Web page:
Americans overwhelmingly believe that global warming is happening and that carbon emissions should be scaled back. But fewer are sure that the changes will harm them personally. New data released by the Yale Program on Climate Communication gives the most detailed view yet of public opinion on global warming.
In every congressional district, a majority of adults supports limiting carbon dioxide emissions from existing coal-fired power plants. But many Republicans in Congress (and some Democrats) agree with President Trump, who this week may move to kill an Obama administration plan that would have scaled back the nation’s greenhouse gas emissions.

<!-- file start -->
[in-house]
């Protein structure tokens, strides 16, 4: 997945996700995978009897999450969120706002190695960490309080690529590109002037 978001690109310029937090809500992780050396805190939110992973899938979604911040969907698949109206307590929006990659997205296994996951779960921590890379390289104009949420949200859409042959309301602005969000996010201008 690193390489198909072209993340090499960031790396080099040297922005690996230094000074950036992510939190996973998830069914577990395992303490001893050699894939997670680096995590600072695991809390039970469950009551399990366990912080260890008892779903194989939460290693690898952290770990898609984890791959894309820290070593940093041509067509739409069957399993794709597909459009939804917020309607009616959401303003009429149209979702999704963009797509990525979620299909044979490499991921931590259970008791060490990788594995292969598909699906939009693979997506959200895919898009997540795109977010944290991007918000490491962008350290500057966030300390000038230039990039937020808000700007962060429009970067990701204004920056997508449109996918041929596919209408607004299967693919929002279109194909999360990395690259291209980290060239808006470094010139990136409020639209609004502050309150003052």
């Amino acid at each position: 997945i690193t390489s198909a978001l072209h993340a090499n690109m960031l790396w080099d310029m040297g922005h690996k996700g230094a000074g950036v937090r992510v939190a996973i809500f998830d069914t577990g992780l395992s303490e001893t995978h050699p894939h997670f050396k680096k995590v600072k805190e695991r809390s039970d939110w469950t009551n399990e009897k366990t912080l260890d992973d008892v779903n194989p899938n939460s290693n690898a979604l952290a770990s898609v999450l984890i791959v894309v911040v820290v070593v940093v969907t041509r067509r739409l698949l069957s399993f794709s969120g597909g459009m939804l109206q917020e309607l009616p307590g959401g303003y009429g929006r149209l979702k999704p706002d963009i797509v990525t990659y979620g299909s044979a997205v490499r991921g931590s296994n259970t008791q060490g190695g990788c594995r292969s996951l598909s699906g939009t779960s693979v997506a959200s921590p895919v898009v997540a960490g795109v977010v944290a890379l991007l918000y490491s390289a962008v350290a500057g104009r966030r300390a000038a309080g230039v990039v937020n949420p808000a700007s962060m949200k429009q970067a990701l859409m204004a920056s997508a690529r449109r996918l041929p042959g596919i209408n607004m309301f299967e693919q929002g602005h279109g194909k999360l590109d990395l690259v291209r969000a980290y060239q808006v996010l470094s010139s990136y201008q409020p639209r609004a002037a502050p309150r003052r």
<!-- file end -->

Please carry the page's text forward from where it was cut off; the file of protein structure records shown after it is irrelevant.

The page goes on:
Nationally, about seven in 10 Americans support regulating carbon pollution from coal-fired power plants — and 75 percent support regulating CO2 as a pollutant more generally. But lawmakers are unlikely to change direction soon.
The Maps below show that while a vast majority of Americans believe climate change is real and will harm our country and citizens, they don't think it will happen to them. It is very short-sighted for so many people to believe that if they don't live on a coast with rising sea levels, they are somehow isolated from the negative effects of #globalwarming and #climatechange. As Trump would say, "Sad"!
To see all 6 maps in the article, click here: https://www.nytimes.com/interactive/2017/03/21/climate/how-americans-think-about-climate-change-in-six-maps.html